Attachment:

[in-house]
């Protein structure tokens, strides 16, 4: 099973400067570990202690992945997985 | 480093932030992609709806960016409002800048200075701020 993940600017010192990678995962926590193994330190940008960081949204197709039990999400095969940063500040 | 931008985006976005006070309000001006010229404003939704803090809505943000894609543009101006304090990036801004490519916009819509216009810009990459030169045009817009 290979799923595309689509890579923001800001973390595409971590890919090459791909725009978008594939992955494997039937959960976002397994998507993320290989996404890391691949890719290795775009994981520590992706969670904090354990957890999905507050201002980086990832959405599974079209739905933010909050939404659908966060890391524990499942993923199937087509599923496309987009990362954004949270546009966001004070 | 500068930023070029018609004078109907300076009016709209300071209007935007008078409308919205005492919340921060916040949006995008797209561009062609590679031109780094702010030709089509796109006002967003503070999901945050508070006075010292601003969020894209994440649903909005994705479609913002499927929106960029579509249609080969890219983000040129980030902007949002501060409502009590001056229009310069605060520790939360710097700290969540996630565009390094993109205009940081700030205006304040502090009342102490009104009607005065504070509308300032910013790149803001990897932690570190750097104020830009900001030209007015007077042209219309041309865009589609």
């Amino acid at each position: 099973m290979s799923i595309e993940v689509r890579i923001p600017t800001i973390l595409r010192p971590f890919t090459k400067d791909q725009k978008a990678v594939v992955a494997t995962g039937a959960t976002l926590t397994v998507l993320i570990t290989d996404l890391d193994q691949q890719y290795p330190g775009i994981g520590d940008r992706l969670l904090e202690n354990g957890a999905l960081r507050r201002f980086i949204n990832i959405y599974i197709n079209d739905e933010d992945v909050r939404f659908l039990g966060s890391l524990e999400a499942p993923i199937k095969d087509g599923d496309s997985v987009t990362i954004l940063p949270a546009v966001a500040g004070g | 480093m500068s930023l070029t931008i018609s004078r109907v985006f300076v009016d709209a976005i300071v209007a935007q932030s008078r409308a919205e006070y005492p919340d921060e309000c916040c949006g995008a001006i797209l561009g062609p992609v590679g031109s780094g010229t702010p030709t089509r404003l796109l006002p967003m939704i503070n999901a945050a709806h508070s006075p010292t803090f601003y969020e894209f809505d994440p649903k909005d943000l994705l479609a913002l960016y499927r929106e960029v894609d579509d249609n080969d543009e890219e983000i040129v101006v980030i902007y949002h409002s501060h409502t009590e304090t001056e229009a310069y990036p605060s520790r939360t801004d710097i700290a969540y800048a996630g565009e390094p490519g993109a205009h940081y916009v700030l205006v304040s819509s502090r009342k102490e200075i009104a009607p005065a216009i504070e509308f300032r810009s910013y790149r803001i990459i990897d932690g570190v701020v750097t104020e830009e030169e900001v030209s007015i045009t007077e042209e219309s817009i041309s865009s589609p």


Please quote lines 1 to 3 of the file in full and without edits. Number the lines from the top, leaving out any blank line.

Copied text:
[in-house]
């Protein structure tokens, strides 16, 4: 099973400067570990202690992945997985 | 480093932030992609709806960016409002800048200075701020 993940600017010192990678995962926590193994330190940008960081949204197709039990999400095969940063500040 | 931008985006976005006070309000001006010229404003939704803090809505943000894609543009101006304090990036801004490519916009819509216009810009990459030169045009817009 290979799923595309689509890579923001800001973390595409971590890919090459791909725009978008594939992955494997039937959960976002397994998507993320290989996404890391691949890719290795775009994981520590992706969670904090354990957890999905507050201002980086990832959405599974079209739905933010909050939404659908966060890391524990499942993923199937087509599923496309987009990362954004949270546009966001004070 | 500068930023070029018609004078109907300076009016709209300071209007935007008078409308919205005492919340921060916040949006995008797209561009062609590679031109780094702010030709089509796109006002967003503070999901945050508070006075010292601003969020894209994440649903909005994705479609913002499927929106960029579509249609080969890219983000040129980030902007949002501060409502009590001056229009310069605060520790939360710097700290969540996630565009390094993109205009940081700030205006304040502090009342102490009104009607005065504070509308300032910013790149803001990897932690570190750097104020830009900001030209007015007077042209219309041309865009589609």
């Amino acid at each position: 099973m290979s799923i595309e993940v689509r890579i923001p600017t800001i973390l595409r010192p971590f890919t090459k400067d791909q725009k978008a990678v594939v992955a494997t995962g039937a959960t976002l926590t397994v998507l993320i570990t290989d996404l890391d193994q691949q890719y290795p330190g775009i994981g520590d940008r992706l969670l904090e202690n354990g957890a999905l960081r507050r201002f980086i949204n990832i959405y599974i197709n079209d739905e933010d992945v909050r939404f659908l039990g966060s890391l524990e999400a499942p993923i199937k095969d087509g599923d496309s997985v987009t990362i954004l940063p949270a546009v966001a500040g004070g | 480093m500068s930023l070029t931008i018609s004078r109907v985006f300076v009016d709209a976005i300071v209007a935007q932030s008078r409308a919205e006070y005492p919340d921060e309000c916040c949006g995008a001006i797209l561009g062609p992609v590679g031109s780094g010229t702010p030709t089509r404003l796109l006002p967003m939704i503070n999901a945050a709806h508070s006075p010292t803090f601003y969020e894209f809505d994440p649903k909005d943000l994705l479609a913002l960016y499927r929106e960029v894609d579509d249609n080969d543009e890219e983000i040129v101006v980030i902007y949002h409002s501060h409502t009590e304090t001056e229009a310069y990036p605060s520790r939360t801004d710097i700290a969540y800048a996630g565009e390094p490519g993109a205009h940081y916009v700030l205006v304040s819509s502090r009342k102490e200075i009104a009607p005065a216009i504070e509308f300032r810009s910013y790149r803001i990459i990897d932690g570190v701020v750097t104020e830009e030169e900001v030209s007015i045009t007077e042209e219309s817009i041309s865009s589609p």